New drugs, such as oligonucleotide-based antisense drugs, peptide-drug conjugates, or lipid-drug conjugates, can potentially treat or cure many diseases. However, the drugs must reach their specific target and have improved pharmacokinetics to function as desired. The conjugation of drugs to macromolecular carriers improves the pharmacokinetics of the drug. However, stable conjugates can have several limitations:
(1) loss of the potency of the drug,
(2) confining the drug to the extracellular space, and
(3) requirement for circulating conjugates.
To improve the pharmacokinetics of drug conjugates, Santi et al. described conjugation linkers with highly tunable cleavage rates. The research group reviewed a set of tunable release linkers with half-lives ranging from hours to up to one year. Santi et al. suggest that these releasable linkers provide several benefits, including lower Cmax, the highest concentration of a drug in the blood, cerebrospinal fluid, or target organ after a dose is given, and the pharmacokinetic coordination of drug combinations. The multiple developed linkers have cleavage rates predetermined by the acidity of a C-H bond on the linker. A hydroxide-catalyzed β-elimination reaction releases the native, active drug.
Electron-withdrawing groups attached to the ionizable C-H group control the acidity of the linker. The linkers described by Santi et al. enable the construction of drug conjugates with predictable, tunable release kinetics over long periods useful in vitro and in vivo environments. Figure 1 shows a chemically releasable carbamate linker.
Figure 1: A chemically releasable carbamate linker. A macromolecular carrier is attached to a linker which is attached to the drug or prodrug via a carbamate group. The β-carbon has an acidic C-H group and contains an electron-withdrawing “modulator” that controls the pKa of that C-H group. Removing a proton initiates rapid β-elimination, cleaving the C-O of the linker–carbamate bond. A further loss of CO2 provides the free drug or prodrug and a substituted alkene. The drug release rate is proportional to the acidity (pKa) of the proton adjacent to the modulator. The chemical nature of the modulator controls the pKa and the release of the drug.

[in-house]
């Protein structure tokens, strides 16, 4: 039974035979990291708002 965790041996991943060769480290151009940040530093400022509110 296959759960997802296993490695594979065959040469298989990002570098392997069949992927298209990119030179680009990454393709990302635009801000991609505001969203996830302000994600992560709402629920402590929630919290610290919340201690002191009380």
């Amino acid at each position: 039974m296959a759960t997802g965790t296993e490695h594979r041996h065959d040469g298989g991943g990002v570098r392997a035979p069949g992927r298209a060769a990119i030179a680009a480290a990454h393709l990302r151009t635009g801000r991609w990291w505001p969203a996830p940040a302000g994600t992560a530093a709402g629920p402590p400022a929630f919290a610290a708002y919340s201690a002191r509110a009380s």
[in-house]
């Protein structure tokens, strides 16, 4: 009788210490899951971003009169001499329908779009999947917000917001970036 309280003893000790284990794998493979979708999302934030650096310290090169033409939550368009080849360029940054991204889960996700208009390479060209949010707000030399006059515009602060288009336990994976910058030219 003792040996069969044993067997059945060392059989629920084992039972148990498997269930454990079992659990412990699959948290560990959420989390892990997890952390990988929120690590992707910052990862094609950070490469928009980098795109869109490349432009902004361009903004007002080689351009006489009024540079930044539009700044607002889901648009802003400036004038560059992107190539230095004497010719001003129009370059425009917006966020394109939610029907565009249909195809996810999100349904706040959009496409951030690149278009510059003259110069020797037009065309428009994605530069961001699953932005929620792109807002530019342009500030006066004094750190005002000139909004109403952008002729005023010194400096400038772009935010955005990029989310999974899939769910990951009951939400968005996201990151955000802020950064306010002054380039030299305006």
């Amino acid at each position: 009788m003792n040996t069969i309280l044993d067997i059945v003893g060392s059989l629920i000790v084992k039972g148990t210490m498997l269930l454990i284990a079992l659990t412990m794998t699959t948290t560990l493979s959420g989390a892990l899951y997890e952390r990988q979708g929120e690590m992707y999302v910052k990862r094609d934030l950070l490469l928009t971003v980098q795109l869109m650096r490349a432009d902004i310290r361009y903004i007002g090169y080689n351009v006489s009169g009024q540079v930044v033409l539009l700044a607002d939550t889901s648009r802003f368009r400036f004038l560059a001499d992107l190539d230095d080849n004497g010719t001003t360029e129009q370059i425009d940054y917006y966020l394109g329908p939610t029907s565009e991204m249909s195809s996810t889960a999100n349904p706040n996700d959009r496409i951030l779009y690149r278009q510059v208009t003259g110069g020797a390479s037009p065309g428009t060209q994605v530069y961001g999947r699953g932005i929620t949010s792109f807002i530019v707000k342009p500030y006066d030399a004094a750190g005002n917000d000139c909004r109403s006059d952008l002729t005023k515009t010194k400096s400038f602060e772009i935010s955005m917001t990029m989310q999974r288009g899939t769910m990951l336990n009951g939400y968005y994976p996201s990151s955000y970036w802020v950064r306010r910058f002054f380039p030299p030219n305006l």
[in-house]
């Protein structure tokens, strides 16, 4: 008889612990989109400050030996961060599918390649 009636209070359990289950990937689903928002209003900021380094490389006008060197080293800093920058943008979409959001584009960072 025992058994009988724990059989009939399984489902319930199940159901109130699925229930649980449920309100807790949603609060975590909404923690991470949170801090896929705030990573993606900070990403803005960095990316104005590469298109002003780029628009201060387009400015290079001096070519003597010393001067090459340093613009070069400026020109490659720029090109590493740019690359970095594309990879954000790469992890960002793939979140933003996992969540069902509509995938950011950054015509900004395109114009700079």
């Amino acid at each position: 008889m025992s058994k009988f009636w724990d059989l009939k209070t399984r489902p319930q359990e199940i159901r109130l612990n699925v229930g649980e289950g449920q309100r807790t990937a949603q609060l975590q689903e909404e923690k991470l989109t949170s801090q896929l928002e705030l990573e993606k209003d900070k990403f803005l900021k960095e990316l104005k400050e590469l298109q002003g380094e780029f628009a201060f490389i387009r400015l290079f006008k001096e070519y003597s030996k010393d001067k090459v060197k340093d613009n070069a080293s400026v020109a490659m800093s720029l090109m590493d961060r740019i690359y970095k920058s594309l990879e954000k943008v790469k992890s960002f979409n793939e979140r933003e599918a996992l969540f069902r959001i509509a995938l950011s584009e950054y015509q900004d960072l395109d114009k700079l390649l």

As a next step, the research group tested a carbamate containing Ne-2,4-dinitrophenyl-l-lysine [Lys(DNP)OH] and various electron-withdrawing pKa modulators. Figure 2 illustrates the releasing reaction.
Figure 2: Releasing reaction of a linker scaffold containing electron-withdrawing pKa modulators linked via carbamate bonds to Ne-2,4-dinitrophenyl-l-lysine [Lys(DNP)OH]. Modulators utilized aromatic groups, ketones, nitriles, and sulfones.
Figure 3: Modulator groups tested. [A] Half-lives for β-elimination varied between 14 hours to 2 weeks. [B to E] These less electron-withdrawing modulators extended the half-lives for up to 12 months (Santi et al. 2012).
Furthermore, the research group reported the preparation of bifunctional linkers containing succinimidyl carbonate on one end and an azide moiety connected to the other. After reacting the succinimidyl carbonate with the amino group of a carrier or a similar molecule, copper-free click chemistry allows conjugation to other desired functional groups. The reported heterobifunctional linkers allow attachment to the amine group of a drug or prodrug as a carbamate on one end and any macromolecular carrier on the other end.
The acidity of the ionizable C-H group is controlled by electron-withdrawing pKa modulators. After proton abstraction, the linkers undergo β-elimination to release the native, amine-containing drug or prodrug from the carrier molecules. Controlling the acidity of the ionizable C-H group by the pKa modulator allows for controlling the drug release rate.
Santi DV, Schneider EL, Reid R, Robinson L, Ashley GW. Predictable and tunable half-life extension of therapeutic agents by controlled chemical release from macromolecular conjugates. Proc Natl Acad Sci U S A. 2012 Apr 17;109(16):6211-6. [PMC]
Pharmacokinetics NIH Library
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